Another person was killed on Saturday after a tree fell onto a mobile home in Dewitt, Arkansas County Emergency Management spokeswoman Whitney Green said.

In Madison County, authorities were looking for two children, a 4-year-old boy and an 18-month girl, who went missing after they were separated from their mother after her car got stuck in high water on Saturday night. The county sheriff’s office said Sunday that the search for the missing toddlers had become a recovery operation, and that the two were believed to be dead because of their age.

In Mississippi, two storm-related deaths were reported Sunday, in Holmes County and Rankin County, where a child died from electric shock in floodwaters, the Mississippi Emergency Management Agency said. No details of the Holmes County death were immediately available.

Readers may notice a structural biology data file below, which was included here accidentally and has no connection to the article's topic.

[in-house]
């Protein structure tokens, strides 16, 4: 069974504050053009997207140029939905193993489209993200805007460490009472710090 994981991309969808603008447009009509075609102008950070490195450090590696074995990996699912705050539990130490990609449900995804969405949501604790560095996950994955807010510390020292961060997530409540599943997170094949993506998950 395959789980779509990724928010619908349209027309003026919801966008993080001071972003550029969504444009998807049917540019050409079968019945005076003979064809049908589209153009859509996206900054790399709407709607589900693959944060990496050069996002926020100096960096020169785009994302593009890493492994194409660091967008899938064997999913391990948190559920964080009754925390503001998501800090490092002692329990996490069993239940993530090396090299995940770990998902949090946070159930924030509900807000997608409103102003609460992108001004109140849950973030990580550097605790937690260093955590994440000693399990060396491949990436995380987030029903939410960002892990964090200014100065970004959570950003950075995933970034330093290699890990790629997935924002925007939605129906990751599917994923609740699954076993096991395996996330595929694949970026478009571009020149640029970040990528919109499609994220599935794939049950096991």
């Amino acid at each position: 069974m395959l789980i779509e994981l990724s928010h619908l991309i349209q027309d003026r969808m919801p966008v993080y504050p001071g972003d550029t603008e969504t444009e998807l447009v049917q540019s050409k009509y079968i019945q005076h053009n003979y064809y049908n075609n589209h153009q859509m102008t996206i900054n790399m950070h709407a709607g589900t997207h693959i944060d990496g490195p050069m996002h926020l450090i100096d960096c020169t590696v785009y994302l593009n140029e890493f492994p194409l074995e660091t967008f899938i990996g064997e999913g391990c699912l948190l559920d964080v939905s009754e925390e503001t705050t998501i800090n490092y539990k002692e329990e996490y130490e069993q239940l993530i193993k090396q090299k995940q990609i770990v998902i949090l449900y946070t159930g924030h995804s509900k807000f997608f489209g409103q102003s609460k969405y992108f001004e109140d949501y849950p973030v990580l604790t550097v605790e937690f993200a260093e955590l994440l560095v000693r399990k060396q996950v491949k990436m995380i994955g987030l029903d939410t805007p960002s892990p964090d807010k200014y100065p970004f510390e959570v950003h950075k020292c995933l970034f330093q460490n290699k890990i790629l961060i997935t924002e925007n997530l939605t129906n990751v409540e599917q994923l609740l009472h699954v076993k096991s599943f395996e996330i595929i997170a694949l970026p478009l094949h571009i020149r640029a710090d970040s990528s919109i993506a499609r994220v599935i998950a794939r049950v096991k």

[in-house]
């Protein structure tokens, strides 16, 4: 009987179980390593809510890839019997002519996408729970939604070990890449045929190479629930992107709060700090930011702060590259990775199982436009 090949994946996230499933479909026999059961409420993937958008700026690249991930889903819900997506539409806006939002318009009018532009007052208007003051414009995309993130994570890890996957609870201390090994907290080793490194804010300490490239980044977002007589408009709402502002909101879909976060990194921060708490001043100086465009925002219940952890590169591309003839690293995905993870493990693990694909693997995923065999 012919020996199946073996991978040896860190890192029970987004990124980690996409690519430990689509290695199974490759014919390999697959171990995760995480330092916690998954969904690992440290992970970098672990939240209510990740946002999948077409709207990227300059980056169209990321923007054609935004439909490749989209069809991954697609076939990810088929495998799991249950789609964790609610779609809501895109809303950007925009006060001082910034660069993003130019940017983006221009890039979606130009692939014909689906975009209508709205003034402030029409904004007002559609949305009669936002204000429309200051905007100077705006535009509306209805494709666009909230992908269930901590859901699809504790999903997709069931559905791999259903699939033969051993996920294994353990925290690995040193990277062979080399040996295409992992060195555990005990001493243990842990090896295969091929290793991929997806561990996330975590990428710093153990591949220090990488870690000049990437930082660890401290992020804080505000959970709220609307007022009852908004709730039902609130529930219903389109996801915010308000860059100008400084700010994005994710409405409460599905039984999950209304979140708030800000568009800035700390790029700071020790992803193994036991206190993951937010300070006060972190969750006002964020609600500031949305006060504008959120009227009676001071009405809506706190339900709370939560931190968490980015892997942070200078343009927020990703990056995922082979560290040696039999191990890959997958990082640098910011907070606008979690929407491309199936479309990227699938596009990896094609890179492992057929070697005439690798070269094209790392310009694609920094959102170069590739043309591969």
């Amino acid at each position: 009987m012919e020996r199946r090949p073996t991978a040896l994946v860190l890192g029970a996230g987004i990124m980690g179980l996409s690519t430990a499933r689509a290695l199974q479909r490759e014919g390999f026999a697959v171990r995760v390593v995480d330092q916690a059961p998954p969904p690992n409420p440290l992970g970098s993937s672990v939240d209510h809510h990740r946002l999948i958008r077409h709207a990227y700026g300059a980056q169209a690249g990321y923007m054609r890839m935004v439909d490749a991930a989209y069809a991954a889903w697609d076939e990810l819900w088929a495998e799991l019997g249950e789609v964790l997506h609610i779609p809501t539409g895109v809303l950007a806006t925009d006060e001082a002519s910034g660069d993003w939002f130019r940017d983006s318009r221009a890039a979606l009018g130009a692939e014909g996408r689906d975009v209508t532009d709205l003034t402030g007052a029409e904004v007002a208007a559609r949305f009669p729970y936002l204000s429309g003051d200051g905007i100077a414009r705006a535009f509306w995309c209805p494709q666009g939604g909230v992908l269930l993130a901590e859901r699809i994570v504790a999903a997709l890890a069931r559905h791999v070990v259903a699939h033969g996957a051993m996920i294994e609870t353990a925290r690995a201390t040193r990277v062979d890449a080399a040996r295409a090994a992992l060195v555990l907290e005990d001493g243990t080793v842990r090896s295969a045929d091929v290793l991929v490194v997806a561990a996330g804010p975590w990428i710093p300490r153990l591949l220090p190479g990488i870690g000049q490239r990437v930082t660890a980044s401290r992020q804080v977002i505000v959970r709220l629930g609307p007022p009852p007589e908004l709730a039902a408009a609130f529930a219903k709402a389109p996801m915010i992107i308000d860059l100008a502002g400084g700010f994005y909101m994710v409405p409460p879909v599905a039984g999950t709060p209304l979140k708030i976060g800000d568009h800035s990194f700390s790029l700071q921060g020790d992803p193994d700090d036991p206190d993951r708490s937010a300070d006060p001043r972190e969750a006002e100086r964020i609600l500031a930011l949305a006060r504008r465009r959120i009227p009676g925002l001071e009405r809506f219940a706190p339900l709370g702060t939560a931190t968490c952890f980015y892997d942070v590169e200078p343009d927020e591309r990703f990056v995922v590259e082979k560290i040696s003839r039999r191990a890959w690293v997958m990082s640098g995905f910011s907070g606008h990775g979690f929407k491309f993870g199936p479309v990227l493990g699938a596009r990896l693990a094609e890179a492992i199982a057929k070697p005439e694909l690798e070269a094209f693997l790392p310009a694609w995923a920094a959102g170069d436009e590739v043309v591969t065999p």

A 2-year-old girl was killed Sunday in Antioch, Tennessee, when a heavy metal soccer goal toppled onto her in high winds, Nashville police said.

Donald Trump sounds like he really misses not being president

Donald Trump sounds like he really misses not being president

“I loved my previous life, I loved my previous life. I had so many things going,” Trump told Reuters. “I actually, this is more work than my previous life. I thought it would be easier.”
Then, later: “I do miss my old life. This — I like to work. But this is actually more work.”
That sentiment is, in a word, strange. For a few reasons.
It’s absolutely true that all presidents express — privately and then, eventually, publicly — some level of longing for the life they left behind or the life they will return to. But that usually happens after, say, seven or eight years in the White House. Not after 99 days.